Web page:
Lo and behold, I ended up winning said contest – and so despite being one of the few staff members of SEGAbits from the UK, I don’t have to watch Genesis Month pass by whilst I cradle my beloved Mega Drive – and hey, I’d promised A.J. I’d post up my impressions of Technocop, so now’s as good a time as any.
People don’t often think of the Genesis as a polygon pusher…mostly because it wasn’t. That didn’t stop some developers from trying to turn it into one though! Enter Hard Drivin’, a port of Atari’s 1988 3D polygon racing game. Ported to the Genesis in 1991, this game was one of the earliest examples of 3D graphics on a home console and given the limitations of the hardware, is surprisingly not a complete and utter disaster. That is not to say the game is good, though. Far from it in fact.
It’s the year 2049. Earth, as portrayed in BlueSky Software‘s Vectorman, has become completely uninhabitable by the human race. Having left their polluted planet behind, they’ve set off through the galaxy in hopes of finding a new home, while a crew of mechanical Orbots remains in their place to clean the Earth up.
Into this scenario (one which today seems oddly reminiscent of Pixar’s Wall-E) appears Vectorman; one such Orbot with an attitude and the courage to stop Warhead, an Orbot who went rogue and took control of the planet. The adventure that ensues is a fun one with great atmospherics, an addictive scoring system, and a bit of an edge. Vectorman was a great showcase of the Genesis’ capabilities back in its day, and even today remains a must play for those who want a stylish and futuristic sidescroller.
After the first Sakura Taisen game was met with commercial and critical success in 1996, a sequel was inevitable. The SEGA Saturn, though successful in Japan, was hemorrhaging money abroad, making a sequel to one of the company’s few late 90s success stories all the more important. So, SEGA collaborated with RED again to produce a sequel.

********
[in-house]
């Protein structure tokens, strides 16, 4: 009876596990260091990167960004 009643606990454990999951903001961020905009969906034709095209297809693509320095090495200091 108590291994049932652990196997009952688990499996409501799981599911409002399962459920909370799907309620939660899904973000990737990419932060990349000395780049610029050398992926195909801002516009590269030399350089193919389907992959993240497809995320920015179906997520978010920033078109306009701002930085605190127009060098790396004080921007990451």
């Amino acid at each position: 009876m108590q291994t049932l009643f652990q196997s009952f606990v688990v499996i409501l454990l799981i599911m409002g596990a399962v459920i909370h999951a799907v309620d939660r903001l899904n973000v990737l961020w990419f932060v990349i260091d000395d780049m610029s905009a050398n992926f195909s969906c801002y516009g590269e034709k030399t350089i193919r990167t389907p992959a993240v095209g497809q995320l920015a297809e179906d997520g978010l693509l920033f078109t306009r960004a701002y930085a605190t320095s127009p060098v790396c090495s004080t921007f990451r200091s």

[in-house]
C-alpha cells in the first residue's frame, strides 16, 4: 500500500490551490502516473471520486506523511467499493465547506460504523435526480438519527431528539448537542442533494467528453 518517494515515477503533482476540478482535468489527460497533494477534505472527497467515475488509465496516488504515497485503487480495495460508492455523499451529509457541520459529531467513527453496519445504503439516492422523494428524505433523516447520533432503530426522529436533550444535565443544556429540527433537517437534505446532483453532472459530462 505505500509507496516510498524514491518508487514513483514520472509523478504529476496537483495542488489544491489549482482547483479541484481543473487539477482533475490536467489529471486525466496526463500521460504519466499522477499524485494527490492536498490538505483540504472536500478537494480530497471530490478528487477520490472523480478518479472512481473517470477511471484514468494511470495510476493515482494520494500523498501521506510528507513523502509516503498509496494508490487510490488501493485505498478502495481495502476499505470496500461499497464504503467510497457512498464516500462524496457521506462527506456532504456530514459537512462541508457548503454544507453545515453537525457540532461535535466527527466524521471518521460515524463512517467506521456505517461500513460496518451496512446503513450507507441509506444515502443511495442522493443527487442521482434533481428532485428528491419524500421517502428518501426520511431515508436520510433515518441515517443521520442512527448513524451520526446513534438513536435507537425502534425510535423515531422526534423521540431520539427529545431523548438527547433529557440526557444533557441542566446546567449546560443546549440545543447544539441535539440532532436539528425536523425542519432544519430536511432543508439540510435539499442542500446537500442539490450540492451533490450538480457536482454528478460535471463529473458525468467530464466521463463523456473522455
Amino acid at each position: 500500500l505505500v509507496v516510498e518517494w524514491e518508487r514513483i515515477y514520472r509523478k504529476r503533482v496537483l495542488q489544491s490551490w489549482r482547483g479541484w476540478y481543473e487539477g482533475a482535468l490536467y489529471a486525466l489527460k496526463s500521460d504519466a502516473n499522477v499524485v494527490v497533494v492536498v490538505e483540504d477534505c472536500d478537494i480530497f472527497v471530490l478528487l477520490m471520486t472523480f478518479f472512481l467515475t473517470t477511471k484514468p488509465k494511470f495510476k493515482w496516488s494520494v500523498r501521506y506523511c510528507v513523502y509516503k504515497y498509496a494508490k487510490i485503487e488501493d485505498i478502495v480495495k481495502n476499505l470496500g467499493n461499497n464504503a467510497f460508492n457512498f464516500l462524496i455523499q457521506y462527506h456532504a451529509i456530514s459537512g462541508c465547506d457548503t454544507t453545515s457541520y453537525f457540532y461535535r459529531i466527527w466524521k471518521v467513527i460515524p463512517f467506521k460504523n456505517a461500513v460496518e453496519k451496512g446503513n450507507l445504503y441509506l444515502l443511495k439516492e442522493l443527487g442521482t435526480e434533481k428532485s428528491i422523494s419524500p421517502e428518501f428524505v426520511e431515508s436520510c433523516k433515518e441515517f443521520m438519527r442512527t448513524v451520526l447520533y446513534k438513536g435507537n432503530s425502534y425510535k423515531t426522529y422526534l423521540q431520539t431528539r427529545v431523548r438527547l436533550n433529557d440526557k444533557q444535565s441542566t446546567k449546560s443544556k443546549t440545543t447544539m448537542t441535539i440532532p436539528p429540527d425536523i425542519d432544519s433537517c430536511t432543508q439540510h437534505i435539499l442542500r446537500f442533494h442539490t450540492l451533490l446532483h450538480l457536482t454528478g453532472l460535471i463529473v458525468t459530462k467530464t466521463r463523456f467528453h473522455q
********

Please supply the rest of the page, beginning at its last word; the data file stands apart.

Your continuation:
Sakura Taisen 2: Kimi, Shinitamou Koto Nakare, which roughly translates to “Beloved, You Must Not Die” was released for the SEGA Saturn on April 4th, 1998 as a three disc set. Introducing two new characters and improved game play, it remains the most successful game in the series. It sold over half a million copies, making it the second best-selling dating sim of all time. It was re-released for the SEGA Dreamcast two years later with brand new features that showed what the system was capable of.
Here is our retro review of Sakura Taisen 2 for the Saturn and Dreamcast.
SEGA’s catalog is quite literally littered with spectacular characters and franchises that either never took off or never made it to the west. We each have our favorites and one of mine is a little game for the Genesis called Ristar, a glowing example of SEGA’s mascot aspirations that was unfortunately unable to find an audience.
Back in the early Genesis days, SEGA was looking for their Mario killer. After Alex Kidd failed to save the Master System from being anything more than a speed bump to the NES’s growing monopoly, SEGA knew it needed a mascot that could capture the imagination (and money) of gamers. As we all know, they would eventually come up with Sonic the Hedgehog. Along the way, however, they created some other concepts, including a bunny that could throw things at enemies. This concept would percolate within SEGA for years, until it was finally released in 1995 as Ristar.